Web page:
Refusing to acknowledge the reality of Hibernation and do what you need to do to restore your creative energy just perpetuates the sense of dragging yourself through the motions. Or causes you to rush all day, then collapse and zone-out in the evening.

I love the flash of insight and the bliss of being in the flow as much as any writer, but when it becomes necessary, I’ll take hibernating over being blocked any day.

How about you? Have you rested your way through Hibernation? What works for you? What didn’t work?

For more about Hibernation see chapter 4 of Around the Writer’s Block.

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6 Comments on “Are You Blocked or Hibernating?”

  1. チャンルー ネックレス October 16, 2013 at 12:41 am #

    サマンサ ディズニー 財布


  2. Damien July 31, 2013 at 8:12 pm #

    A motivating discussion is definitely worth comment.
    I believe that you should publish more about
    this issue, it might not be a taboo subject but typically people do not speak
    about these topics. To the next! All the best!!


  3. Joel D Canfield July 23, 2013 at 11:44 am #

    “Would You Prefer a Block?”

    Good question with an obvious answer.

    I can use this everywhere in my life, not just my writing.


  4. Melissa McLean July 23, 2013 at 2:49 am #

    Can hibernation last several years? I’ve been blocked for the past few years for some reason or other and have been baffled by it. I still come up with good stories in my head, and occasionally have a bit of a respite for a day or two where I can write a bit, but it’s much harder than it used to be, and I can’t seem to write for more than a day or two at a time.


    • rosannebane July 24, 2013 at 8:11 am #

      Hi Melissa,
      It may have been hibernation several years ago that you didn’t know how to respond to, which could have prolonged the hibernation. At this point, it’s probably atrophied habits for writing that makes it difficult for you and/or misunderstanding of what actually counts as Product Time (which includes but is not limited to “writing” aka drafting and revising) in the different stages.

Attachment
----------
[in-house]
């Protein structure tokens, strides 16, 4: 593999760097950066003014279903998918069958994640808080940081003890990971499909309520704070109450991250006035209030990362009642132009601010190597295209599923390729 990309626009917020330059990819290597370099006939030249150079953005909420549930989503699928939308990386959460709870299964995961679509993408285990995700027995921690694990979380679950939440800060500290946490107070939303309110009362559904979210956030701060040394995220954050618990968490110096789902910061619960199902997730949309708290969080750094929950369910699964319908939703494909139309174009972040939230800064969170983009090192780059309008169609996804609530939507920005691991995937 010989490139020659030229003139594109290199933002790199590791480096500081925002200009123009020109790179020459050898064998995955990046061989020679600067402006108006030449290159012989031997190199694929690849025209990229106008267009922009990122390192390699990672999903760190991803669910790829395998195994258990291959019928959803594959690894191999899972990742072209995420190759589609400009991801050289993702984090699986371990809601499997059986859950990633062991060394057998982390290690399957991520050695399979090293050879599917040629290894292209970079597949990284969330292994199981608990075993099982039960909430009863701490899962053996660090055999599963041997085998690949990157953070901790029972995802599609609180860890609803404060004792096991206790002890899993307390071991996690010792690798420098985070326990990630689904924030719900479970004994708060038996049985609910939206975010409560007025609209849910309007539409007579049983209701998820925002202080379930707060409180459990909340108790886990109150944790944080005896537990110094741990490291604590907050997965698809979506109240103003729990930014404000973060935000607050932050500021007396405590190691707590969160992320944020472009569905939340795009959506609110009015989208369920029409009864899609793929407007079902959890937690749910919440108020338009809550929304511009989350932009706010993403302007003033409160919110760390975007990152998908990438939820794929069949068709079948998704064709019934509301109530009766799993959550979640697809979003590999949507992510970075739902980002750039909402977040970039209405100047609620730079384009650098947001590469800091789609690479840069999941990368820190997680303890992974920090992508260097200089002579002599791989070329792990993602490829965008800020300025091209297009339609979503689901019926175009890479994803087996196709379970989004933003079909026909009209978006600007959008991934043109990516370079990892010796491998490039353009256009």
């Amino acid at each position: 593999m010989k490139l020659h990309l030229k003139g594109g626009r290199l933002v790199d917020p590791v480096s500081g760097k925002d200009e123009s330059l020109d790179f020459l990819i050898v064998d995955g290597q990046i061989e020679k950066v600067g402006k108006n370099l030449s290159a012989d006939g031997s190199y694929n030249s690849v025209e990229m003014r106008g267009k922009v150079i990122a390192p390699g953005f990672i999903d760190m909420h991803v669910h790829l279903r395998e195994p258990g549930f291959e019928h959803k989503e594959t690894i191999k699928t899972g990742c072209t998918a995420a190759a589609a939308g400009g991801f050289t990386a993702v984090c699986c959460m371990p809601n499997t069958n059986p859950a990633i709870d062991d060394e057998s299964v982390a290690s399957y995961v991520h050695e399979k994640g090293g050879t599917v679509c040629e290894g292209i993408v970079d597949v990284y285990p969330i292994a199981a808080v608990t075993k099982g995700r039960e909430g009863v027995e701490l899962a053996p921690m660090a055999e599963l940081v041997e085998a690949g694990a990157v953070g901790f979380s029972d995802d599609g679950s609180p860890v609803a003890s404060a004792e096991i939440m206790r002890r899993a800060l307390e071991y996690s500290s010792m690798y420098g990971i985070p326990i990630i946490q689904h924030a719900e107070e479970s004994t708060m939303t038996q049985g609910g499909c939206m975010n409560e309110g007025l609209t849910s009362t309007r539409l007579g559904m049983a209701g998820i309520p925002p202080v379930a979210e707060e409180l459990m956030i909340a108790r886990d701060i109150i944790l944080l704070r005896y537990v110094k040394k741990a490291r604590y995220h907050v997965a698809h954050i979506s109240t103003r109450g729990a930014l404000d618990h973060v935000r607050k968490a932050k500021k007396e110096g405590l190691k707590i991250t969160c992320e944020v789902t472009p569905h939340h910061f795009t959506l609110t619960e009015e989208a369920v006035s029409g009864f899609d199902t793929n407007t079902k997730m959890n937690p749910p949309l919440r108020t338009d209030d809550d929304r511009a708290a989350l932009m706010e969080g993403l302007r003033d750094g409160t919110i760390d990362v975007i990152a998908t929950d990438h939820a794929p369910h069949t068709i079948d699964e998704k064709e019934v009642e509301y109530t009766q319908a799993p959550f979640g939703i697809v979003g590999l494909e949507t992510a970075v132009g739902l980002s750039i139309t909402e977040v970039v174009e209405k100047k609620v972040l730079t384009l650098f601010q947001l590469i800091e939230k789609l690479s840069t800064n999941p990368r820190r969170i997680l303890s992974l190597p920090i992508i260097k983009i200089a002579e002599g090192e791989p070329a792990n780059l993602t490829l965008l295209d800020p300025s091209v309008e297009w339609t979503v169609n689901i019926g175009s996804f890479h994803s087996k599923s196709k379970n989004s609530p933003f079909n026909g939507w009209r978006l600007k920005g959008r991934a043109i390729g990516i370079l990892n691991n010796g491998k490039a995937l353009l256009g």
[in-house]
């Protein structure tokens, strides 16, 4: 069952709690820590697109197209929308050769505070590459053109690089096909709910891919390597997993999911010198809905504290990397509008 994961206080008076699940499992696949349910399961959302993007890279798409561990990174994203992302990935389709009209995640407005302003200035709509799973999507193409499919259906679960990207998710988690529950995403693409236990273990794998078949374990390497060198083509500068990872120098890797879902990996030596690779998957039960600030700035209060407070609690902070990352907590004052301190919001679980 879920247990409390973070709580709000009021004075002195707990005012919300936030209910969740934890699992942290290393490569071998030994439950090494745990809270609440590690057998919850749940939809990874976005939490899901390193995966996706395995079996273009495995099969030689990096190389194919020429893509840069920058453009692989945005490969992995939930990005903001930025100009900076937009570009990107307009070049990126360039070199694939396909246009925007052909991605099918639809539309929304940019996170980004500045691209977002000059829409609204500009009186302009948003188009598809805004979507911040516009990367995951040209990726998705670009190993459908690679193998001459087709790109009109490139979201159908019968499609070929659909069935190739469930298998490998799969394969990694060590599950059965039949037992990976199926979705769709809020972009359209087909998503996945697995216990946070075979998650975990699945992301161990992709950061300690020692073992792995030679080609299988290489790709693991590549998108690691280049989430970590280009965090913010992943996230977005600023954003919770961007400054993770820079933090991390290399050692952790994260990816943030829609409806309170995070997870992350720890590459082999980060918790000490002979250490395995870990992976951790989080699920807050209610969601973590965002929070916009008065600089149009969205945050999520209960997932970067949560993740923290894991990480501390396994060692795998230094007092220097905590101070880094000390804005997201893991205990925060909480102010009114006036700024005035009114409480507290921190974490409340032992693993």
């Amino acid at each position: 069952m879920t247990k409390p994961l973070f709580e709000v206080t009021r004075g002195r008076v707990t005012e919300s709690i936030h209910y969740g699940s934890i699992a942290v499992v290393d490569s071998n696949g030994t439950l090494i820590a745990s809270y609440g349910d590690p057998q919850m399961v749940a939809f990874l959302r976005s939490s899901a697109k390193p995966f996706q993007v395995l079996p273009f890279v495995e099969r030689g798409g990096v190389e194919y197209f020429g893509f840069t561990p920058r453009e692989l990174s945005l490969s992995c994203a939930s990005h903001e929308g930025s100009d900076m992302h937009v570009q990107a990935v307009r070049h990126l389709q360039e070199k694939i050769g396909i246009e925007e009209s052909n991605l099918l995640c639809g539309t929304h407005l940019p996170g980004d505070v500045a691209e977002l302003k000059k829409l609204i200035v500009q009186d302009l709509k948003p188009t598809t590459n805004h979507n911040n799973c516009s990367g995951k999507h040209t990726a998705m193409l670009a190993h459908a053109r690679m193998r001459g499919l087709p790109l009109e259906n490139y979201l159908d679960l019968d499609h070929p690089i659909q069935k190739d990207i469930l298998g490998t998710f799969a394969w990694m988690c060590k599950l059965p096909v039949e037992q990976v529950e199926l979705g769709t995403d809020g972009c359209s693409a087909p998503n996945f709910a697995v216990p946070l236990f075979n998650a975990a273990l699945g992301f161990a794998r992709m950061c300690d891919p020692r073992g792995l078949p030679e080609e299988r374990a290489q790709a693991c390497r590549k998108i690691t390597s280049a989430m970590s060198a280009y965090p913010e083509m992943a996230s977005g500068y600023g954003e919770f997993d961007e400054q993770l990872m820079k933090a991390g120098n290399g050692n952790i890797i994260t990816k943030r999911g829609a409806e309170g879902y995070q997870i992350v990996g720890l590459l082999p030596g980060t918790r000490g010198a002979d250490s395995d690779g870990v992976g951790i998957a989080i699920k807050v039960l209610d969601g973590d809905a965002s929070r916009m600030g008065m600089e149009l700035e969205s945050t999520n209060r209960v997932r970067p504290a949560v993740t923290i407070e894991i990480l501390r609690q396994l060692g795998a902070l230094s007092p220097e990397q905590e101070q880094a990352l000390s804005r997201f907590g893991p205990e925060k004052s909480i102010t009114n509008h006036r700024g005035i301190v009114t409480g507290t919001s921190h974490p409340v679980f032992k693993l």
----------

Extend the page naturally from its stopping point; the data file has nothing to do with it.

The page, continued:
You might need to spend some time in Saturation (see https://baneofyourresistance.com/2011/08/24/word-counts-work-in-1-out-of-6-stages/ or Chapter 4 of Around the Writer’s Block). What you describe could be the result of you getting ideas in First Insight and trying to skip the intermediate stages to jump right to Verification. If you try to draft from a First Insight idea, the idea will be undeveloped and you won’t be able to sustain the drafting in Verification. (This was my MO in my early years.)
      If you have my book, that might help. If you’re in the Twin Cities area, one of my in-person fall Loft classes might help; if you’re not in the Twin Cities, I am offering an online version of Discover Your Way Around the Writer’s Block starting in September. If you’re curious about coaching, go to http://www.rosannebane.com/main/ServiceCoaching.htm ; I have openings for new coaching clients in August.